Journal Article
Research Support, U.S. Gov't, P.H.S.
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Low-level lead exposure, intelligence and academic achievement: a long-term follow-up study.

Pediatrics 1992 December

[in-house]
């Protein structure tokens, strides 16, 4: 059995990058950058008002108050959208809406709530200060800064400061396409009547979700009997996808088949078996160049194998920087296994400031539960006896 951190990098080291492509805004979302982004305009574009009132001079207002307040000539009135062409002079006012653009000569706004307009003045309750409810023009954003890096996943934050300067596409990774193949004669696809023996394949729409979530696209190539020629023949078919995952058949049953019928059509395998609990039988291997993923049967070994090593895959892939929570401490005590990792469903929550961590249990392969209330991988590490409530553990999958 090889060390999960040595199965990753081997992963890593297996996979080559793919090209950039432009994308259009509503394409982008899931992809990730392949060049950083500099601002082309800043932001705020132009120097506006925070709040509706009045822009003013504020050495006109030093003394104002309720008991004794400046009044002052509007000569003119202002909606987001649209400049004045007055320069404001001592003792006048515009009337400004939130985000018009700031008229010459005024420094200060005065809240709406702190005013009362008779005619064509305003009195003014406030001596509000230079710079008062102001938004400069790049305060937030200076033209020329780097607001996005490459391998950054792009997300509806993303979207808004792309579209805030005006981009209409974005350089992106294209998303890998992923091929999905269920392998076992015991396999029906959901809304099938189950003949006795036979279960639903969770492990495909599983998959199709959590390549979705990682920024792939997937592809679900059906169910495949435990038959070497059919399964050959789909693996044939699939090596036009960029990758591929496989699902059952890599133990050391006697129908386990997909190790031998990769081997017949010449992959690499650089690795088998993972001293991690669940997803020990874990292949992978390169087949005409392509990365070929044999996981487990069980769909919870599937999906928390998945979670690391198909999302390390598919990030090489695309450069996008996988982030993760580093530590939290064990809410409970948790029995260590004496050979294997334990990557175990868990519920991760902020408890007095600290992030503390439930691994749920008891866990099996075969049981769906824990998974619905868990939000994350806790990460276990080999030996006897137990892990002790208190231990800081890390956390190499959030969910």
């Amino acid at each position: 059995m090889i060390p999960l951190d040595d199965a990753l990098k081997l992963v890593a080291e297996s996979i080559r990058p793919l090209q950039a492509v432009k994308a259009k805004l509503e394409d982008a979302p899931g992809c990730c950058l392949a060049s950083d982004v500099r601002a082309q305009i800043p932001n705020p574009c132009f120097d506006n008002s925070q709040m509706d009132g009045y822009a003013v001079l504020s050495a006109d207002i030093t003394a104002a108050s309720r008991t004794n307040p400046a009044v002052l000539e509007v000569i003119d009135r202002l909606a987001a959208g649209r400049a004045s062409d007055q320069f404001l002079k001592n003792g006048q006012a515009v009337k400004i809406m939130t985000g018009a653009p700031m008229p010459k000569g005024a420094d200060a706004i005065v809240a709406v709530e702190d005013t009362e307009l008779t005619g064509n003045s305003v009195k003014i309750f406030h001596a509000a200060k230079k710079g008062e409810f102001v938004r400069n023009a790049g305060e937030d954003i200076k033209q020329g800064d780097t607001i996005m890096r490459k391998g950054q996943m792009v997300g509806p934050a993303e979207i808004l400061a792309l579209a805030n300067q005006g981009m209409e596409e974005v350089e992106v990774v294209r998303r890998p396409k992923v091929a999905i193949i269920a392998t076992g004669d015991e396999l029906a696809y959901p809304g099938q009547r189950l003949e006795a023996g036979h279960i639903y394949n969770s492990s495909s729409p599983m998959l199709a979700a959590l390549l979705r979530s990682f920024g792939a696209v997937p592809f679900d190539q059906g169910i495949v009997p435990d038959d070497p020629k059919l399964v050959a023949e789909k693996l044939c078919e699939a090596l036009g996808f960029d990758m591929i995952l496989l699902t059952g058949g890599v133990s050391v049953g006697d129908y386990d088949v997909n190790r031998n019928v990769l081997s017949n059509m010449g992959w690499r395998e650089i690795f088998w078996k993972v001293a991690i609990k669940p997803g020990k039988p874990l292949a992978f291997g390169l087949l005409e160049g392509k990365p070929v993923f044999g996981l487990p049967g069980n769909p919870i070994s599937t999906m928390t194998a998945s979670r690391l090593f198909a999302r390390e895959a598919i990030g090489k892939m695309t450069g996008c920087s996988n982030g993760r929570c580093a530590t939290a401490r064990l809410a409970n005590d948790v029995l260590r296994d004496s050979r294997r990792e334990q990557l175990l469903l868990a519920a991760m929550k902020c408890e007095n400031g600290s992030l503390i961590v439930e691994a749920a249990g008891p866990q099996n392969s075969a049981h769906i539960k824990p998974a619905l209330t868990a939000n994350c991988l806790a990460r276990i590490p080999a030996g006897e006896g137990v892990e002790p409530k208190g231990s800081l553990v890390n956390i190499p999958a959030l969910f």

The implications of low-level lead exposure for children's intellectual and academic performance at school age are uncertain. This issue was investigated in a prospective study of middle-class and upper-middle-class children with low lifetime exposures to lead. A battery of neuropsychological tests was administered at age 10 years to 148 children whose lead exposure and cognitive function had been previously assessed at ages 6, 12, 18, 24, and 57 months. Primary endpoints were Wechsler Intelligence Scale for Children-Revised (WISC-R) and the Kaufman Test of Educational Achievement (K-TEA). Higher levels of blood lead at age 24 months, but not at other ages, were significantly associated with lower global scores on both the WISC-R and the K-TEA after adjustment for potential confounders. Over the range of approximately 0 to 25 micrograms/dL, a 0.48-mumol/L (10 micrograms/dL) increase in blood lead at 24 months was associated with a 5.8-point decline in WISC-R Full-Scale IQ (95% confidence interval: 1.7 to 9.9, P = .007) and an 8.9-point decline in K-TEA Battery Composite score (95% confidence interval: 4.2 to 13.6, P = .0003). Mean blood lead level at age 24 months was 0.31 mumol/L (6.5 micrograms/dL; SD: 4.9, 90% percentile: 12.5). Slightly elevated blood lead levels around the age of 24 months are associated with intellectual and academic performance deficits at age 10 years.

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